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Unformatted text preview: rectly placed with investors
by the issuer or is sold by
dealers in commercial paper.
Most of it is purchased by other
businesses and financial
institutions. raise funds more cheaply by selling commercial paper than by borrowing from
a commercial bank. The reason is that many suppliers of short-term funds do
not have the option, as banks do, of making low-risk business loans at the
prime rate.9 They can invest safely only in marketable securities such as Treasury bills and commercial paper. The yields on these marketable securities on
May 1, 2002, when the prime rate of interest was 4.75 percent, were about
1.73 percent for 3-month Treasury bills and about 1.80 percent for 3-month
Although the stated interest cost of borrowing through the sale of commercial paper is normally lower than the prime rate, the overall cost of commercial
paper may not be less than that of a bank loan. Additional costs include the fees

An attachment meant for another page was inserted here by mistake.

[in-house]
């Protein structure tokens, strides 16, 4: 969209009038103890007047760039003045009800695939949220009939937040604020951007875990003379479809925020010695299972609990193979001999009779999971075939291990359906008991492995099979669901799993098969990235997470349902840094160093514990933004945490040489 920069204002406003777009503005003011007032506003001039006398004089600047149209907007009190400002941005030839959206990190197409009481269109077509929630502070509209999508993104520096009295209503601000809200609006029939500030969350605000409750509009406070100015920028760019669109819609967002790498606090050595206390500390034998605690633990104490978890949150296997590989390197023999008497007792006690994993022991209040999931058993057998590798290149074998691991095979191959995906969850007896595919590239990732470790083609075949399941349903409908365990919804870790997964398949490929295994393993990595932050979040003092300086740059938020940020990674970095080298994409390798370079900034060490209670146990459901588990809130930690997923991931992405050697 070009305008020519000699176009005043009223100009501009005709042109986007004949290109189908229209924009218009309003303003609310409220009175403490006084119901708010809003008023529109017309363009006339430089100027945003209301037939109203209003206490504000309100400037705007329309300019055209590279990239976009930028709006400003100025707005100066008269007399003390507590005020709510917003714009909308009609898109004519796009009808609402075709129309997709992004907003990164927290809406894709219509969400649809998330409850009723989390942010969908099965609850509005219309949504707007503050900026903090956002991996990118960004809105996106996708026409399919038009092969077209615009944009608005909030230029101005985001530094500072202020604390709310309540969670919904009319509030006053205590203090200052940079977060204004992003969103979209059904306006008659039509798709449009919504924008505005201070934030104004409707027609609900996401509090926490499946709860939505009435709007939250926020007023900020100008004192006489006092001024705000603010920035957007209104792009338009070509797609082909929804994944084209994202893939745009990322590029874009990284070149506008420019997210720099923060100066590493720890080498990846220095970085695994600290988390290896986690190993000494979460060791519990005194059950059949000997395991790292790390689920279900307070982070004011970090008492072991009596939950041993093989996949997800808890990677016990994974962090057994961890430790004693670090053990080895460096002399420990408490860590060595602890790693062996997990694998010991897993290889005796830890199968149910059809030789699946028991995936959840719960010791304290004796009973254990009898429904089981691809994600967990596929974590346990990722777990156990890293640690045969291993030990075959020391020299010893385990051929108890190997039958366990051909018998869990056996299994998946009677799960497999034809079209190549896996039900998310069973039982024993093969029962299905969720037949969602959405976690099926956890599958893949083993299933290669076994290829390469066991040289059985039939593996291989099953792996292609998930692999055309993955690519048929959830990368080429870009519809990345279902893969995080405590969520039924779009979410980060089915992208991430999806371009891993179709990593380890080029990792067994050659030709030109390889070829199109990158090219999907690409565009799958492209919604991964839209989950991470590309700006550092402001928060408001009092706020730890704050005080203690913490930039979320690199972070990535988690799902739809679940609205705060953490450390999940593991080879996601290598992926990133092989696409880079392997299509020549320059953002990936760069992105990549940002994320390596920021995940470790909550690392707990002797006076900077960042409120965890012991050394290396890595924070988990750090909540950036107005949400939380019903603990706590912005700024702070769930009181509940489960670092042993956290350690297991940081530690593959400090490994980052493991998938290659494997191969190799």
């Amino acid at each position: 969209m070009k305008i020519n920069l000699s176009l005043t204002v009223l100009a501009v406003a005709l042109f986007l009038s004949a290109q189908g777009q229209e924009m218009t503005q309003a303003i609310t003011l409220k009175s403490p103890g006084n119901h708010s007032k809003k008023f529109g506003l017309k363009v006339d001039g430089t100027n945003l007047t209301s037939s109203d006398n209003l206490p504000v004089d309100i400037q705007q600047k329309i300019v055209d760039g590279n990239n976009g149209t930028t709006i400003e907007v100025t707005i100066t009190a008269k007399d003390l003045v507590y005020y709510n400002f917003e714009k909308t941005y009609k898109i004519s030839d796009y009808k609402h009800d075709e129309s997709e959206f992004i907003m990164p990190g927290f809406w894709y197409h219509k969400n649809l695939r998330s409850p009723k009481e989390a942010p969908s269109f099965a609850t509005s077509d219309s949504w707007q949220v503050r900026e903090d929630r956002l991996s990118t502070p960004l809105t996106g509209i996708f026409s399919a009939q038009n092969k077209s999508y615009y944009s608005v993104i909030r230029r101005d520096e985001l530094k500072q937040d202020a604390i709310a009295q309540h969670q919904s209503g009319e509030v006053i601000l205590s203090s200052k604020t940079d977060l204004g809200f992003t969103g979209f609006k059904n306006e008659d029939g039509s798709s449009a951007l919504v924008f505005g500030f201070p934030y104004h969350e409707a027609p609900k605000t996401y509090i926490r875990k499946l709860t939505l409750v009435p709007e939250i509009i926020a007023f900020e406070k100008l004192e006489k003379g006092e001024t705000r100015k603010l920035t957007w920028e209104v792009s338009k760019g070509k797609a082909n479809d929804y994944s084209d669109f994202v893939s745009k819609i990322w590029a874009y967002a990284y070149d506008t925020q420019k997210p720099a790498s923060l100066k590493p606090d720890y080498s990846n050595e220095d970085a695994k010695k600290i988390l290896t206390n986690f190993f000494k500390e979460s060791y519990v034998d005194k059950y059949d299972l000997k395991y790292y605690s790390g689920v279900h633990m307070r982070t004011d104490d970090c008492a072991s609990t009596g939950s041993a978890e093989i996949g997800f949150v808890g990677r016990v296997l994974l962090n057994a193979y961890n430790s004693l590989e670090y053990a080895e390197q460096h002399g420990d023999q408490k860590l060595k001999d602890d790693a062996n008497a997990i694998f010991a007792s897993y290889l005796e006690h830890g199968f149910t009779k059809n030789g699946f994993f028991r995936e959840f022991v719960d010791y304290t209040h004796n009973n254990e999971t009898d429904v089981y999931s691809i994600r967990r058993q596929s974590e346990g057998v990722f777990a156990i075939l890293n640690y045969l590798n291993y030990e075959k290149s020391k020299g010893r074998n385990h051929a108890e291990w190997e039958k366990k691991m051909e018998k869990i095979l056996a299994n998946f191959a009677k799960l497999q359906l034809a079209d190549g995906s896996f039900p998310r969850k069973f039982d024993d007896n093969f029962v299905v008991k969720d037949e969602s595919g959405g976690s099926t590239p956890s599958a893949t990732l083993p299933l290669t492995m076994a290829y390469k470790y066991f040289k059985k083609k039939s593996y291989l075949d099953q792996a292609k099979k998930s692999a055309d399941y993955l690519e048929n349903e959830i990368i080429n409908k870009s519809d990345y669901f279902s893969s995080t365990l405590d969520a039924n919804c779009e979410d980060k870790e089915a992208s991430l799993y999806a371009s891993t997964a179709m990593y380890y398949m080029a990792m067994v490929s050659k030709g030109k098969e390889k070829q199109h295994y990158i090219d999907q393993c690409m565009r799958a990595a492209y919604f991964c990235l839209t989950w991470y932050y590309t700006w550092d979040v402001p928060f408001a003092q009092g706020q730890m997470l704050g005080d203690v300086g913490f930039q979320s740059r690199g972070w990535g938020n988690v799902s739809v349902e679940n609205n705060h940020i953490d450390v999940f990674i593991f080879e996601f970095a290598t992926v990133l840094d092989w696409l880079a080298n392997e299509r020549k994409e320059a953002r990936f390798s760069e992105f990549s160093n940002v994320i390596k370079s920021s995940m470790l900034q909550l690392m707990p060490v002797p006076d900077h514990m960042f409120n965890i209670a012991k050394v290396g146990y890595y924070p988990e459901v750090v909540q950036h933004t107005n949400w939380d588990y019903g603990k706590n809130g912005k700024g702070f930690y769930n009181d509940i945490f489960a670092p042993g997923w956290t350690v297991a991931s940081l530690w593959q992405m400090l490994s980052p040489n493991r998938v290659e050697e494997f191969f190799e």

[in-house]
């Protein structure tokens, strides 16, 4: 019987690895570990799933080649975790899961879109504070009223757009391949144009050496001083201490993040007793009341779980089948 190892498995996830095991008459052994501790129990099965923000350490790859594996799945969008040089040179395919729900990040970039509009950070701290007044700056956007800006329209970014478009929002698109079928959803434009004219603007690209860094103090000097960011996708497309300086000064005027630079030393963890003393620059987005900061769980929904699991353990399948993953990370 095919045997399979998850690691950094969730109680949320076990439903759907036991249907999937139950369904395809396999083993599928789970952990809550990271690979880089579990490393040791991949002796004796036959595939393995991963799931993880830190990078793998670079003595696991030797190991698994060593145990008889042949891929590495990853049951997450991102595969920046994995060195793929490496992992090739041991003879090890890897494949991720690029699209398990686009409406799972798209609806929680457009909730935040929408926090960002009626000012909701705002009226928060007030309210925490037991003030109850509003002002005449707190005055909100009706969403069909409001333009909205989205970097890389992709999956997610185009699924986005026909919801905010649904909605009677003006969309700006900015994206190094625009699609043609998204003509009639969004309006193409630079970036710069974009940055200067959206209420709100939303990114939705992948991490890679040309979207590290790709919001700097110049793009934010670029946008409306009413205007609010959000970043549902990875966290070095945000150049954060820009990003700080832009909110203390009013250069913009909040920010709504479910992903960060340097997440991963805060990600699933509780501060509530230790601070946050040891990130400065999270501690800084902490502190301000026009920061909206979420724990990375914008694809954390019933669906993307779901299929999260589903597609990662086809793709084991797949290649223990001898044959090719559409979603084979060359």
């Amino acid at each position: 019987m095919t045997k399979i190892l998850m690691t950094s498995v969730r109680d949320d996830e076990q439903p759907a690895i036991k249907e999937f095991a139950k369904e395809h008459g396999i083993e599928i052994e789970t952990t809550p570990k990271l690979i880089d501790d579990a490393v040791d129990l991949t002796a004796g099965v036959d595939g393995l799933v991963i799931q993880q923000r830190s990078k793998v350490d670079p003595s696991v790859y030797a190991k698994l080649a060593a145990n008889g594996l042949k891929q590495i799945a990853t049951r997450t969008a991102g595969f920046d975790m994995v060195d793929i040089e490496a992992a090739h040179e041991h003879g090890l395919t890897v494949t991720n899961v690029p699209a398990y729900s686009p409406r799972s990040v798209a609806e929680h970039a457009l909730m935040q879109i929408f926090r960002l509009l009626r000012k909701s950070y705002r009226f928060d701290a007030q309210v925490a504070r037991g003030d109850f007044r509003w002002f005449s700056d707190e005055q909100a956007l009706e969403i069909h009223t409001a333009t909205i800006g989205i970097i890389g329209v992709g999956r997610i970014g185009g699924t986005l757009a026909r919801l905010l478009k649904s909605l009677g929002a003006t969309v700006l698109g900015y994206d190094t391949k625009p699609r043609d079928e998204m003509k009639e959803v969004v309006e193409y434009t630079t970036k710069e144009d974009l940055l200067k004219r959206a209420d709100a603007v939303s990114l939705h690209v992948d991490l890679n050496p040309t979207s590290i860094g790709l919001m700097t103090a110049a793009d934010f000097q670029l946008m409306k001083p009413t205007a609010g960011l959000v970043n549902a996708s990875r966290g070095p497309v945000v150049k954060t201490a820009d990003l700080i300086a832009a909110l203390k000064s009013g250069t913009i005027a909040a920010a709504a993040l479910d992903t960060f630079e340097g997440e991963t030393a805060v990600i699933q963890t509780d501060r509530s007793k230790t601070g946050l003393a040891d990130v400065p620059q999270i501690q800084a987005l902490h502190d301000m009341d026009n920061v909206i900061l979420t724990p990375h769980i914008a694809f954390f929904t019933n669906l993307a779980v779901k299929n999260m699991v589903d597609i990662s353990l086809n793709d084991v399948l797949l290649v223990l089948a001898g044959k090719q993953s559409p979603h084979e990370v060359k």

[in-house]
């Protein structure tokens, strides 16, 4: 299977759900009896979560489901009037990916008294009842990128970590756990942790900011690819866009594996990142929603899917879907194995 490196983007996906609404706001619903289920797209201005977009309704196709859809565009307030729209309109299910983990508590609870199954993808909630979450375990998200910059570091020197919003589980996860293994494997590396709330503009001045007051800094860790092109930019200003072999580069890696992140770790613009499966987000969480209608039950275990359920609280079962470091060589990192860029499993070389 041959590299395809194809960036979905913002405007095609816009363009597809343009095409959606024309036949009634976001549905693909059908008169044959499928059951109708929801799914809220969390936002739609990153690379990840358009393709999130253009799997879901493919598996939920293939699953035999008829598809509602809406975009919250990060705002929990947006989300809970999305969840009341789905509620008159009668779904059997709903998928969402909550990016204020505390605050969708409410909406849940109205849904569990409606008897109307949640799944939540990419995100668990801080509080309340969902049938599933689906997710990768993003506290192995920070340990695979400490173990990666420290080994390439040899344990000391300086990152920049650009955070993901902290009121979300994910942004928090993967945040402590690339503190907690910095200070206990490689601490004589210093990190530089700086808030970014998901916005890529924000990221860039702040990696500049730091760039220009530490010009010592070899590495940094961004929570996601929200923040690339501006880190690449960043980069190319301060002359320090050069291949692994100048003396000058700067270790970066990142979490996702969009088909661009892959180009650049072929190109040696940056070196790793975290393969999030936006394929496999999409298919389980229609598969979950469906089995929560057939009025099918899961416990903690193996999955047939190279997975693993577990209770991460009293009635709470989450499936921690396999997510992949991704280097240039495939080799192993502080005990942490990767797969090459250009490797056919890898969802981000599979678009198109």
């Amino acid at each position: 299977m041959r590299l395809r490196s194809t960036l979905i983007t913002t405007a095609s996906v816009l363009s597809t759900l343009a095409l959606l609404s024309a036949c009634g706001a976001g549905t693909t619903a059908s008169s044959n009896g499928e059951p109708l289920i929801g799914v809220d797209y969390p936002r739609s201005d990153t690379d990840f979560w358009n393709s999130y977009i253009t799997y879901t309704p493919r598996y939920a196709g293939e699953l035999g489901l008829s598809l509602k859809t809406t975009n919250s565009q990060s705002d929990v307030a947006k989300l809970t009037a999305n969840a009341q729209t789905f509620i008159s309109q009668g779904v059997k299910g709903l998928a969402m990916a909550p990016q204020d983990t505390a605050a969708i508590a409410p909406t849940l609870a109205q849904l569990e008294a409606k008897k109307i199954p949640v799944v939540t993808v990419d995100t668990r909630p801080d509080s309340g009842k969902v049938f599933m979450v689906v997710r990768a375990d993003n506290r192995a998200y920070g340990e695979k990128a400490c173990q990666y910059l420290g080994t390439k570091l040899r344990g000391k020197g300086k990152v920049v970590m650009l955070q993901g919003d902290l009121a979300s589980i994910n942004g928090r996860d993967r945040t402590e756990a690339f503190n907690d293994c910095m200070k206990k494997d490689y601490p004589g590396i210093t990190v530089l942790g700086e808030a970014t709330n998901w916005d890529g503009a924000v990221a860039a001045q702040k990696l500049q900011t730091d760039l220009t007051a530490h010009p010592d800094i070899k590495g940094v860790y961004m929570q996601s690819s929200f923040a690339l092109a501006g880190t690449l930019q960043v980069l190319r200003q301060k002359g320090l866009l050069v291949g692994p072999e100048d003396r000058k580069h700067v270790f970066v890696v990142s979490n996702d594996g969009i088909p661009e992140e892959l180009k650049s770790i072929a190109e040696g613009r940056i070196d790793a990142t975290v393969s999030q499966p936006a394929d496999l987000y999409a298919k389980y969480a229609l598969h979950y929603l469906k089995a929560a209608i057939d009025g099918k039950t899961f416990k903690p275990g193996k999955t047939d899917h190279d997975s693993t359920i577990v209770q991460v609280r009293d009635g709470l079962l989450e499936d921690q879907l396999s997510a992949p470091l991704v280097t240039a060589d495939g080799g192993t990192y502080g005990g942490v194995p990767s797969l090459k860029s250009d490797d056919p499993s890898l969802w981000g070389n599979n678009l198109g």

paid by most issuers to obtain the bank line of credit used to back the paper, fees
paid to obtain third-party ratings used to make the paper more salable, and flotation costs. In addition, even if it is slightly more expensive to borrow from a commercial bank, it may at times be advisable to do so to establish a good working
relationship with a bank. This strategy ensures that when money is tight, funds
can be obtained promptly and at a reasonable interest rate. International Loans
In some ways, arranging short-term financing for international trade is no different from financing purely domestic operations. In both cases, producers must
finance production and inventory and then continue to finance accounts receivable before collecting any cash payments from sales. In other ways, however, the
short-term financing of international sales and purchases is fundamentally different from that of strictly domestic trade. International Transactions
The important difference between international and domestic transactions is that
payments are often made or received in a fo...
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